The Bible in History: How the Texts Have Shaped the Times

The Bible in History: How the Texts Have Shaped the Times

The Bible in History: How the Texts Have Shaped the Times

The Bible in History: How the Texts Have Shaped the Times

Synopsis

No one can doubt that the Bible has exerted a tremendous influence on Western civilization since the dawn of Christianity. But few of us have considered the precise nature of that influence in particular historical contexts. In this book, David Kling traces the fascinating story of howspecific biblical texts have at different times emerged to be the inspiration of movements that have changed the course of history. By examining eight such pivotal texts, Kling elucidates the ways in which sacred texts continue to shape our lives as well as our history. Among the passages hediscusses are:
• "Upon this rock I will build my church" (Matthew 16:18), which inspired the formation of the papacy and has served as its foundation for centuries
• "The righteous will live by faith" (Romans 1:17), which caught the imagination of Martin Luther and sparked the Protestant Reformation
• "Go to Pharaoh and say to him, 'Thus says the Lord: Let my people go, so that they may worship me'" (Exodus 8:1), which has played an important and diverse role in African American history from early slave spirituals through the modern civil rights movement and beyond
• "There is no longer Jew orGreek, there is no longer slave or free, there is no longer male and female; for all of you are one in Christ Jesus" (Galatians 3:28), which has been adopted by feminists as a rallying cry in the battle for women's ordination Each of the historical episodes he explores--from the beginning ofChristian monasticism to the emergence of Pentecostalism--is evidence of the dynamic interplay between Scripture and the social and cultural context in which it is interpreted. Kling's innovative study of this process shows how sacred texts can give life to social movements, and how powerful socialforces can give new meaning to Scripture.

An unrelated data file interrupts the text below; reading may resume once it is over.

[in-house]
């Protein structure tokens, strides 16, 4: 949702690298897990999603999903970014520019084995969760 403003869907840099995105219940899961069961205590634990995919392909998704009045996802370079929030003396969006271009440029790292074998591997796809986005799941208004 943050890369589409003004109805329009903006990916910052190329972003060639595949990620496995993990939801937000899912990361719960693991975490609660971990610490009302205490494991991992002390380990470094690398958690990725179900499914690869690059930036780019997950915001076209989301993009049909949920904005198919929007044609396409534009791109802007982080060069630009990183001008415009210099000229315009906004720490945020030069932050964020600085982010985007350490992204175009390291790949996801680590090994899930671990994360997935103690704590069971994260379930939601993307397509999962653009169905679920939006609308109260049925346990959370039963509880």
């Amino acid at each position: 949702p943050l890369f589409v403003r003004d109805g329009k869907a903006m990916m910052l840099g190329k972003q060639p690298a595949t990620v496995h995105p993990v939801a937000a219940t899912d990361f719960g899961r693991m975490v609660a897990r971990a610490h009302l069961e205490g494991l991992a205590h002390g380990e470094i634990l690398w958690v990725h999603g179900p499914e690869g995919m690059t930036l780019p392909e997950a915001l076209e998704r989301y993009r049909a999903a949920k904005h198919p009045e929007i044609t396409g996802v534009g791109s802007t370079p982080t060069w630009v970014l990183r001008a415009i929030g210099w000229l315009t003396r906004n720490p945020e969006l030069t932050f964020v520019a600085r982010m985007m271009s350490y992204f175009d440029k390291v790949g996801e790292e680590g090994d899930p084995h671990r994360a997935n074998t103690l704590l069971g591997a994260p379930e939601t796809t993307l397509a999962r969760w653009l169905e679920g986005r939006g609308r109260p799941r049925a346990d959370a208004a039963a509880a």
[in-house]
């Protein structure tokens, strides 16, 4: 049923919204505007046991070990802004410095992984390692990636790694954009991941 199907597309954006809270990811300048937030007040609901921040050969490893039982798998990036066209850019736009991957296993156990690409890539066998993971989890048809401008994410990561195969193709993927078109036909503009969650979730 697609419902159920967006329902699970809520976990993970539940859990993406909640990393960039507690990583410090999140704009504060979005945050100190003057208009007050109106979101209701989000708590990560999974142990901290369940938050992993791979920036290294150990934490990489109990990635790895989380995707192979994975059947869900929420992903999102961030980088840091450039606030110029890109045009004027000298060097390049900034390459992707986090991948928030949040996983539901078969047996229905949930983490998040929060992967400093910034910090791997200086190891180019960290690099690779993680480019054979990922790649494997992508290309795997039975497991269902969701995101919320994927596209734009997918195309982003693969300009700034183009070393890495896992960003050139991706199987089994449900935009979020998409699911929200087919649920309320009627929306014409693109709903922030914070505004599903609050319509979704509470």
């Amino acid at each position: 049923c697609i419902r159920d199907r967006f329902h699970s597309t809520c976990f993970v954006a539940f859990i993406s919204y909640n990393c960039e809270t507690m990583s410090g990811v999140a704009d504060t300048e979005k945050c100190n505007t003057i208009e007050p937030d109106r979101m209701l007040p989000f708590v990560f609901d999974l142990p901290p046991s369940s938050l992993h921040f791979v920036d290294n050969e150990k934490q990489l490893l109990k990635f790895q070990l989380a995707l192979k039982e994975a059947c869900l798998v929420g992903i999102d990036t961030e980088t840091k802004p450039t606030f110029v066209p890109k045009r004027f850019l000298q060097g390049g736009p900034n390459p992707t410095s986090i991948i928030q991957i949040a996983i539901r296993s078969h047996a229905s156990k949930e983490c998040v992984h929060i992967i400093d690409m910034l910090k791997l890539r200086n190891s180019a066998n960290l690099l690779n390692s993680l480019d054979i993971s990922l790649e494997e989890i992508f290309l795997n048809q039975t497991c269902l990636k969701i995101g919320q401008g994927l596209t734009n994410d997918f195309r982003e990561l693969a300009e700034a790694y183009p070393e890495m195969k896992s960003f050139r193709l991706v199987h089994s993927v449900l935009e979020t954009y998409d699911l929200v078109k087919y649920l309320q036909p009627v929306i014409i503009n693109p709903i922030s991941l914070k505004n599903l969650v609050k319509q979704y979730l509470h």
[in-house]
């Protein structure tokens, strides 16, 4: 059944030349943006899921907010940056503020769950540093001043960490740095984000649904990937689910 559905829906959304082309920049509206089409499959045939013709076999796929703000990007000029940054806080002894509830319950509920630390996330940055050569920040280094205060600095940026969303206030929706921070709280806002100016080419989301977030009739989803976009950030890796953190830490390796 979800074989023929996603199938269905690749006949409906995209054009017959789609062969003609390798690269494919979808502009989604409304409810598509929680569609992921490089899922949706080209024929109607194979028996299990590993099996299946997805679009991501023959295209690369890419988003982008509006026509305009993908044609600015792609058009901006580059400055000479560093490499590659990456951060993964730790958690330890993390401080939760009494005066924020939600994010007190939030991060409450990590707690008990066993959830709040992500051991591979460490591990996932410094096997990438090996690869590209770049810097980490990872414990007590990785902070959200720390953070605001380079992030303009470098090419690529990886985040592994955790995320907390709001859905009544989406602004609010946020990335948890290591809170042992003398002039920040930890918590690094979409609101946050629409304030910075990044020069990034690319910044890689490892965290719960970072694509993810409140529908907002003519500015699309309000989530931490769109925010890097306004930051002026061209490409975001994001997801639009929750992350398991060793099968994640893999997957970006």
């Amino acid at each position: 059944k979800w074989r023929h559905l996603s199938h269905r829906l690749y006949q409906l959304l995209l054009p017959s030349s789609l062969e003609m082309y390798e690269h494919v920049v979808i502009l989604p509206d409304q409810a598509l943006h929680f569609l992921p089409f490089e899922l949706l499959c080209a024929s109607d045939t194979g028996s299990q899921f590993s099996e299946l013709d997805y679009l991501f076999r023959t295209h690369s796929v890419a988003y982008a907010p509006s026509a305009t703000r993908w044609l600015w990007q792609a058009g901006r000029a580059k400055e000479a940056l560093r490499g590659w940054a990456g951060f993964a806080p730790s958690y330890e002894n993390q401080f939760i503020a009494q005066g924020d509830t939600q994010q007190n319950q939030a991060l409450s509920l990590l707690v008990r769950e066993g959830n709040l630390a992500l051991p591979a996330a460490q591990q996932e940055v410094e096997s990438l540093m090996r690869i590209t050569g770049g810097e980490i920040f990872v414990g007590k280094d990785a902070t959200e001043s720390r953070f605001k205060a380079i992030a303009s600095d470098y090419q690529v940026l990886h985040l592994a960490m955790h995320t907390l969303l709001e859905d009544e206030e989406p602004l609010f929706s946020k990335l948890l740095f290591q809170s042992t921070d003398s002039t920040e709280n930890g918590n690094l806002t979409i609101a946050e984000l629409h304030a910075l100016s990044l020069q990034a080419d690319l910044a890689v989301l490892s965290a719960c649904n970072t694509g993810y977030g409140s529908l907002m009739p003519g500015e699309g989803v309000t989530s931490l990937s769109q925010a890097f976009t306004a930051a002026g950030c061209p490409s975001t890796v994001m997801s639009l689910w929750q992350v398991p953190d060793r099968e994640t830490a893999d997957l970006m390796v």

Excerpt

The basic idea for this book originated in the classroom. Over the past two decades I have taught in two kinds of educational environments: one a private, nonsectarian university, the other a variety of Christian settings, including a Protestant college, a Catholic seminary, and a number of Protestant churches. In my experience, students in both groups labor under misapprehensions that, although quite different, are related. On the one hand, university students may learn something from a course in the history of Christianity, but when the last assignment is completed and the final exam taken, they have little knowledge of the Bible's relationship to developments in the history of Christianity. Ironically, it is as if the Christian faith, often labeled a “religion of the book,” were bereft of a guiding sacred text throughout its history. By contrast, although students in Christian educational settings have a working knowledge of the Bible, they have little understanding of how various biblical texts have been interpreted and applied throughout history. For them there is a different irony: it is as if the Christian faith, often called a “historical religion,” were devoid of twenty centuries of history. And so the idea occurred to me, now expressed in the pages that follow, to make some attempt to bridge the gap between Scripture and its place in the history of Christianity.

Given the specialties and subspecialties of the field, historians of Christianity seldom venture into the discipline of biblical scholarship. In fact, a perusal of general works on the history of Christianity turns up limited references to the impact of the Bible as a formative influence in Christian history. Apart from a discussion of the . . .

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